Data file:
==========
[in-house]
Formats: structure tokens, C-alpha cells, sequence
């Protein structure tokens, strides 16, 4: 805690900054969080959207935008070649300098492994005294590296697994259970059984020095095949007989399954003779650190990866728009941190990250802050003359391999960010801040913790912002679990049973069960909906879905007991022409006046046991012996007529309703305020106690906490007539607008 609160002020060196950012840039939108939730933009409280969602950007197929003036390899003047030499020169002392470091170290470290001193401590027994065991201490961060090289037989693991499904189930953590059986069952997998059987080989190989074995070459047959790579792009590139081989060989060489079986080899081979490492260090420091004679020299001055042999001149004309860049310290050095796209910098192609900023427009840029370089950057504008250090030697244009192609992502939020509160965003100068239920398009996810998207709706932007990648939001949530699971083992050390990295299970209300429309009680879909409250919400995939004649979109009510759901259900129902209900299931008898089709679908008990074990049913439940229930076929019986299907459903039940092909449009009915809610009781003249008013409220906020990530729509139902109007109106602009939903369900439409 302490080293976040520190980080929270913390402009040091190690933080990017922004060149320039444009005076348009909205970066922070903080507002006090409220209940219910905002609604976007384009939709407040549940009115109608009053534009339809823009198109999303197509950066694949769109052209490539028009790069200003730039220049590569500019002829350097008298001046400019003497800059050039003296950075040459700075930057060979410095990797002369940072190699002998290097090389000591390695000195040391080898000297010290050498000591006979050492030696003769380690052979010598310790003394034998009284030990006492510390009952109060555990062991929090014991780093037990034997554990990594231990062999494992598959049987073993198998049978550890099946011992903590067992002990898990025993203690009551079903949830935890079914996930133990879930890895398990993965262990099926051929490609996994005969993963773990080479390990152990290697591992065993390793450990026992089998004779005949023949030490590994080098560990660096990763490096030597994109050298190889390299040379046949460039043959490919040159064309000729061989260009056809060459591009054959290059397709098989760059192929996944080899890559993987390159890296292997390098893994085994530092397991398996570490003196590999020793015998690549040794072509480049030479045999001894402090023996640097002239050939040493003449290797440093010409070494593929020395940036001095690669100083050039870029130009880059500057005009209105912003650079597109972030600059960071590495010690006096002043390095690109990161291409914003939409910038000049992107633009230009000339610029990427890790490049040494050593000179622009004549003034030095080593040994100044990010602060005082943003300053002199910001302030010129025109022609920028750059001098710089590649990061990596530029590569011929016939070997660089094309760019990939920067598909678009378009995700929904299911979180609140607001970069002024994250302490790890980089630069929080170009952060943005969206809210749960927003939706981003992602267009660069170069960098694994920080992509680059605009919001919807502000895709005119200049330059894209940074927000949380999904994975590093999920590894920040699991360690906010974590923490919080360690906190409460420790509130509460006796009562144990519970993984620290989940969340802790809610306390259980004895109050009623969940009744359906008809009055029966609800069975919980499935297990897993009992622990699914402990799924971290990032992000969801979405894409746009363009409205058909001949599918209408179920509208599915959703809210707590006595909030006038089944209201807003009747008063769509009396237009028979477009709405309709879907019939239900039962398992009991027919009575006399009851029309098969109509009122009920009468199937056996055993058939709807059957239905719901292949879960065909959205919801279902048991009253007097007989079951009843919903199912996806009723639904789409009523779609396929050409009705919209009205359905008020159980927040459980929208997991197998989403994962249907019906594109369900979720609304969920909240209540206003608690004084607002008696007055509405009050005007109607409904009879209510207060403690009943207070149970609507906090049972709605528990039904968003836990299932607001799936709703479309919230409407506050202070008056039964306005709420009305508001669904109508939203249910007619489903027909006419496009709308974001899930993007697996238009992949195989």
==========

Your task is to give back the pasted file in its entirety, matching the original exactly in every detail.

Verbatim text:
[in-house]
Formats: structure tokens, C-alpha cells, sequence
């Protein structure tokens, strides 16, 4: 805690900054969080959207935008070649300098492994005294590296697994259970059984020095095949007989399954003779650190990866728009941190990250802050003359391999960010801040913790912002679990049973069960909906879905007991022409006046046991012996007529309703305020106690906490007539607008 609160002020060196950012840039939108939730933009409280969602950007197929003036390899003047030499020169002392470091170290470290001193401590027994065991201490961060090289037989693991499904189930953590059986069952997998059987080989190989074995070459047959790579792009590139081989060989060489079986080899081979490492260090420091004679020299001055042999001149004309860049310290050095796209910098192609900023427009840029370089950057504008250090030697244009192609992502939020509160965003100068239920398009996810998207709706932007990648939001949530699971083992050390990295299970209300429309009680879909409250919400995939004649979109009510759901259900129902209900299931008898089709679908008990074990049913439940229930076929019986299907459903039940092909449009009915809610009781003249008013409220906020990530729509139902109007109106602009939903369900439409 302490080293976040520190980080929270913390402009040091190690933080990017922004060149320039444009005076348009909205970066922070903080507002006090409220209940219910905002609604976007384009939709407040549940009115109608009053534009339809823009198109999303197509950066694949769109052209490539028009790069200003730039220049590569500019002829350097008298001046400019003497800059050039003296950075040459700075930057060979410095990797002369940072190699002998290097090389000591390695000195040391080898000297010290050498000591006979050492030696003769380690052979010598310790003394034998009284030990006492510390009952109060555990062991929090014991780093037990034997554990990594231990062999494992598959049987073993198998049978550890099946011992903590067992002990898990025993203690009551079903949830935890079914996930133990879930890895398990993965262990099926051929490609996994005969993963773990080479390990152990290697591992065993390793450990026992089998004779005949023949030490590994080098560990660096990763490096030597994109050298190889390299040379046949460039043959490919040159064309000729061989260009056809060459591009054959290059397709098989760059192929996944080899890559993987390159890296292997390098893994085994530092397991398996570490003196590999020793015998690549040794072509480049030479045999001894402090023996640097002239050939040493003449290797440093010409070494593929020395940036001095690669100083050039870029130009880059500057005009209105912003650079597109972030600059960071590495010690006096002043390095690109990161291409914003939409910038000049992107633009230009000339610029990427890790490049040494050593000179622009004549003034030095080593040994100044990010602060005082943003300053002199910001302030010129025109022609920028750059001098710089590649990061990596530029590569011929016939070997660089094309760019990939920067598909678009378009995700929904299911979180609140607001970069002024994250302490790890980089630069929080170009952060943005969206809210749960927003939706981003992602267009660069170069960098694994920080992509680059605009919001919807502000895709005119200049330059894209940074927000949380999904994975590093999920590894920040699991360690906010974590923490919080360690906190409460420790509130509460006796009562144990519970993984620290989940969340802790809610306390259980004895109050009623969940009744359906008809009055029966609800069975919980499935297990897993009992622990699914402990799924971290990032992000969801979405894409746009363009409205058909001949599918209408179920509208599915959703809210707590006595909030006038089944209201807003009747008063769509009396237009028979477009709405309709879907019939239900039962398992009991027919009575006399009851029309098969109509009122009920009468199937056996055993058939709807059957239905719901292949879960065909959205919801279902048991009253007097007989079951009843919903199912996806009723639904789409009523779609396929050409009705919209009205359905008020159980927040459980929208997991197998989403994962249907019906594109369900979720609304969920909240209540206003608690004084607002008696007055509405009050005007109607409904009879209510207060403690009943207070149970609507906090049972709605528990039904968003836990299932607001799936709703479309919230409407506050202070008056039964306005709420009305508001669904109508939203249910007619489903027909006419496009709308974001899930993007697996238009992949195989």